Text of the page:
Wednesday

28th Jul 2021

EU carbon border tax to target imports from 2026

  • The EU expects the carbon border tax will bring in nearly €10bn a year (Photo: European Commission)

The European Commission has presented the world's first-ever import levy on certain goods produced in third countries with lower environmental standards - part of the effort to reduce emissions under its massive 'Fit-for-55' package.

The levy - officially known as the Carbon Border Adjustment Mechanism (CBAM) - aims to accelerate global climate action and, at the same time, prevent businesses from transferring production to non-EU countries with less strict climate rules - dubbed 'carbon leakage'.

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It will initially apply to five sectors considered at high-risk of carbon leakage: iron and steel, cement, fertiliser, aluminium, and electricity generation.

But the commission will review the CBAM proposal in 2026 and assess whether to extend it to other sectors.

"By addressing carbon leakage in this way companies elsewhere will be incentivised to green their production processes. But the CBAM will also encourage foreign governments to introduce greener policies for industry," said EU commissioner for the economy, Paolo Gentiloni on Thursday (15 July).

"Ambition and global cooperation should go hand-in-hand," he said, adding that the CBAM will enable such cooperation since it will enter into force gradually.

From 2023 to 2025, importers will only have to report emissions embedded in their goods without paying a financial adjustment - which will then apply from 2026.

This "transitional period" will help businesses adapt to the system and provide certainty, according to Gentiloni.

Brussels expects that CBAM revenues will account for nearly €10bn per year - part of that will contribute to the EU's budget, and the rest will help national governments finance climate policies.

How will it work?

Under the CBAM, importers will buy certificates whose price would correspond to the carbon price they would have paid, if the goods had been produced in the EU.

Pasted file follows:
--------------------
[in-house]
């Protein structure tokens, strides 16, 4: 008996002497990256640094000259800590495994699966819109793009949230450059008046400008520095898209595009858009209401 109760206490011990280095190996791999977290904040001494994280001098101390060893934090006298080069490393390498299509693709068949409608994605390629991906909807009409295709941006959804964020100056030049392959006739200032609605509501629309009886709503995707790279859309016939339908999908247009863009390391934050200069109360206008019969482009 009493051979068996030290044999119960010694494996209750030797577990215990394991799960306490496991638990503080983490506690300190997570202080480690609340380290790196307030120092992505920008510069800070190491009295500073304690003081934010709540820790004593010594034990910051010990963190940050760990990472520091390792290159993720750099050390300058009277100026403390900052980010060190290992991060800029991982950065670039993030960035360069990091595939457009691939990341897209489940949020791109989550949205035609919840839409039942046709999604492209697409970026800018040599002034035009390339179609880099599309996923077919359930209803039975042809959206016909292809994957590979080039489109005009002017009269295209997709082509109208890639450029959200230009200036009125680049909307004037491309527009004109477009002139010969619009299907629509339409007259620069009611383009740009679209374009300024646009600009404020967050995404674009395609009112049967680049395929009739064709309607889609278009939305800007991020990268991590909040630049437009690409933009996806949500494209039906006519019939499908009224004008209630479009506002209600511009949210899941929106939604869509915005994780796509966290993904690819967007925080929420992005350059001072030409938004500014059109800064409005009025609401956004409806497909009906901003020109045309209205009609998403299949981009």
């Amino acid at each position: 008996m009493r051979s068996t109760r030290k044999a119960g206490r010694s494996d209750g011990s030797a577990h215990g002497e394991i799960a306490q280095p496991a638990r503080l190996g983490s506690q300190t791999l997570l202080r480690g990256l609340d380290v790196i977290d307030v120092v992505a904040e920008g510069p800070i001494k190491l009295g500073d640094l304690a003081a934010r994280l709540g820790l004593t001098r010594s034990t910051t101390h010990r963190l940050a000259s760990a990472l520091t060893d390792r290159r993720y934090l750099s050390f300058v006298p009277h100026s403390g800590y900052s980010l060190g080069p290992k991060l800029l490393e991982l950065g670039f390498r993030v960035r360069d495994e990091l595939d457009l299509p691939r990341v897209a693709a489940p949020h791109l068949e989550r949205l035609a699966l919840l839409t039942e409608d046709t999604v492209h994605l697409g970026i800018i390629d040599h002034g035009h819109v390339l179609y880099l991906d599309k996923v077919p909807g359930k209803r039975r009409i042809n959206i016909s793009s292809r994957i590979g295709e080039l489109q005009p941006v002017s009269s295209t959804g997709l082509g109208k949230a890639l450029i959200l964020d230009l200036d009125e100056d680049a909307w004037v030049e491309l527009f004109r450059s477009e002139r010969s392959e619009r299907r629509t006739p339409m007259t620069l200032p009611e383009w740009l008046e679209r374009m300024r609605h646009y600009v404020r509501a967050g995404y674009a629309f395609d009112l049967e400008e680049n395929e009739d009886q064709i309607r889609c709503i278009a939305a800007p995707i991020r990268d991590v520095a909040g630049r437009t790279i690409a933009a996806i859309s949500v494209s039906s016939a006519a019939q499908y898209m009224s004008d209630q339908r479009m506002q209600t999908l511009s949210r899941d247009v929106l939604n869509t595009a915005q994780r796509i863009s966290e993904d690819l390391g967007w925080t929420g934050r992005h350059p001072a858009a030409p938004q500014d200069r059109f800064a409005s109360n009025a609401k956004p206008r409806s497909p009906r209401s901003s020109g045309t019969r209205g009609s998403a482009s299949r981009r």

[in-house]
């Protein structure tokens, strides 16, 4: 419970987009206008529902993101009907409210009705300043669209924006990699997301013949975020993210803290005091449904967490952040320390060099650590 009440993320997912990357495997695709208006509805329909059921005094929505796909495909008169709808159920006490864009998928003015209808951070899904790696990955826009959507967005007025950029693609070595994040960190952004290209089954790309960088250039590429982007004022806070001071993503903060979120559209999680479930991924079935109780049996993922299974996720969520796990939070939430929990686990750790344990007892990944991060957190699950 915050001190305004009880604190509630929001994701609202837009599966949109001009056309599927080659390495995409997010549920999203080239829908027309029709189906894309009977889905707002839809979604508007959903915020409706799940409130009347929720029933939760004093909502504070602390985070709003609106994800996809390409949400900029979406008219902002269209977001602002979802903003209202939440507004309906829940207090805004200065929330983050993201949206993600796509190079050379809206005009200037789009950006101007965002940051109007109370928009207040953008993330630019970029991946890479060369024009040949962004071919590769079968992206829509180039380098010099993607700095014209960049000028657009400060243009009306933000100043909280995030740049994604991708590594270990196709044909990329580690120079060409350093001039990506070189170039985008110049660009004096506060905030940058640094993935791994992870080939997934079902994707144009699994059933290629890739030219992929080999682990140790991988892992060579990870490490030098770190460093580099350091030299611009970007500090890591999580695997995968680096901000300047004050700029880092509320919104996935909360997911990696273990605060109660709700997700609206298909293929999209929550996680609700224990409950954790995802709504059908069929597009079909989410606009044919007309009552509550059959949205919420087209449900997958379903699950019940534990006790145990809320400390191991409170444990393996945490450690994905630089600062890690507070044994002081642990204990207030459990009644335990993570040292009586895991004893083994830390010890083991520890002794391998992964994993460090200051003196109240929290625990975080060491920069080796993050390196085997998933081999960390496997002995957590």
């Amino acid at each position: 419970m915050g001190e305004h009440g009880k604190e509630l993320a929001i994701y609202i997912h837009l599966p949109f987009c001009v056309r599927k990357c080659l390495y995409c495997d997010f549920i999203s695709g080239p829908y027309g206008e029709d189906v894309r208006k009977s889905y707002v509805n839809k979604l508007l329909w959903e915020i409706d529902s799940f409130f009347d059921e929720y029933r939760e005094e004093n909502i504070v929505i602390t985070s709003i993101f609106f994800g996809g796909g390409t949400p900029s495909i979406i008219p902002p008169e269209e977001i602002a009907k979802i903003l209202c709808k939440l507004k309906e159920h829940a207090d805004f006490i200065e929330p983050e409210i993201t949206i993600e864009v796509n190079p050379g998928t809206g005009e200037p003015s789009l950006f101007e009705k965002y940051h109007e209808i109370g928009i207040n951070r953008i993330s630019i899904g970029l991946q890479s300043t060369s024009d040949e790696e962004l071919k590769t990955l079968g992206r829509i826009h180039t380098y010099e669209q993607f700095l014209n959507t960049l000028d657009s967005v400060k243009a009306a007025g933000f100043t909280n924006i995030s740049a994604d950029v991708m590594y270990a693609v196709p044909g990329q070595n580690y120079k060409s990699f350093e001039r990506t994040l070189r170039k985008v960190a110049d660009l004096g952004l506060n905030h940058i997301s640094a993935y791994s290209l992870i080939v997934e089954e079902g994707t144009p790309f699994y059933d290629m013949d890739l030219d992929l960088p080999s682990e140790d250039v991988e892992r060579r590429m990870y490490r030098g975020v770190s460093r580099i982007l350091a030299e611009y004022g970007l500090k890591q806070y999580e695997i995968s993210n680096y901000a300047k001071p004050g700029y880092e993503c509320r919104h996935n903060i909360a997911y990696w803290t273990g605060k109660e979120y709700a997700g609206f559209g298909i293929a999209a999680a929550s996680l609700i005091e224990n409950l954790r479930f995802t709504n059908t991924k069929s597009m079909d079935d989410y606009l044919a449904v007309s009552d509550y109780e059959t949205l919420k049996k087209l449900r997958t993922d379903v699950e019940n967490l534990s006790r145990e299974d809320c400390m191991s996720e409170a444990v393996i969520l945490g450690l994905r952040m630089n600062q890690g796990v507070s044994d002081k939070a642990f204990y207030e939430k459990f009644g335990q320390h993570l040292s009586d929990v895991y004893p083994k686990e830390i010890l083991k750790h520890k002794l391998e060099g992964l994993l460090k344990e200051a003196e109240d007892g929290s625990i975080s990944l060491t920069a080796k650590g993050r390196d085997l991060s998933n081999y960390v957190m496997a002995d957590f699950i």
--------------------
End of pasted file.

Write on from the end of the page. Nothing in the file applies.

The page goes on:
The EU's carbon pricing rules are governed by the bloc's Emission Trading System (ETS). Under this cap-and-trade scheme, a price is put on carbon emissions, and emission allowances are then auctioned.

Earlier this year, carbon prices in the EU hit a record high of above €50-per-tonne.

When non-EU producers can prove that they have already paid for the emissions related to the production of imported goods in a third country, that amount would be deducted from their bill.

The CBAM would only apply to direct emissions emitted during the production process, but not to the so-called indirect emissions, such as those from the electricity used in manufacturing.

Iceland, Liechtenstein, Norway and Switzerland will be excluded from the mechanism since their emission trading system is linked to the EU's carbon market.

Replacing free allowances - eventually

"The CBAM has been designed to mirror the already exiting ETS system to ensure a fair and equal treatment from products made in the EU and imports for elsewhere," said Gentiloni.

The ETS is one of the main mechanisms of the bloc's climate policy to reduce greenhouse gas emissions. Polluters pay to offset the harm done, thereby establishing economic incentives to reduce emissions.

However, given that carbon costs can vary significantly between countries and the risk of carbon leakage already exists, heavy industries receive free allowances to remain competitive.

The CBAM aims to become an alternative to the free allowances system over time.

Under the commission proposal, free allowances for sectors covered by the CBAM would be phased out from 2026 until 2035.

To avoid being incompatible with rules of the World Trade Organization, the CBAM will apply only to the proportion of emissions that does not benefit from free allowances under the ETS.

Environmental and consumer groups have repeatedly pointed out that any subsidies to fossil-fuel intensive industries under the ETS must be phased out as they could easily undermine public support for climate policies.

However, according to Eline Blot, a trade analyst at the think tank Institute for European Environmental Policy, the commission proposal "seems to stretch out, rather than accelerate, the phase-out of free allowances to EU industry".

MEPs agree carbon border tax - heavy industries protected

Green groups warned that if heavy industry continues to receive free allowances even after a carbon border levy is in place, this would essentially be a double subsidy for those sectors. "The European Commission must correct this," the WWF warned.

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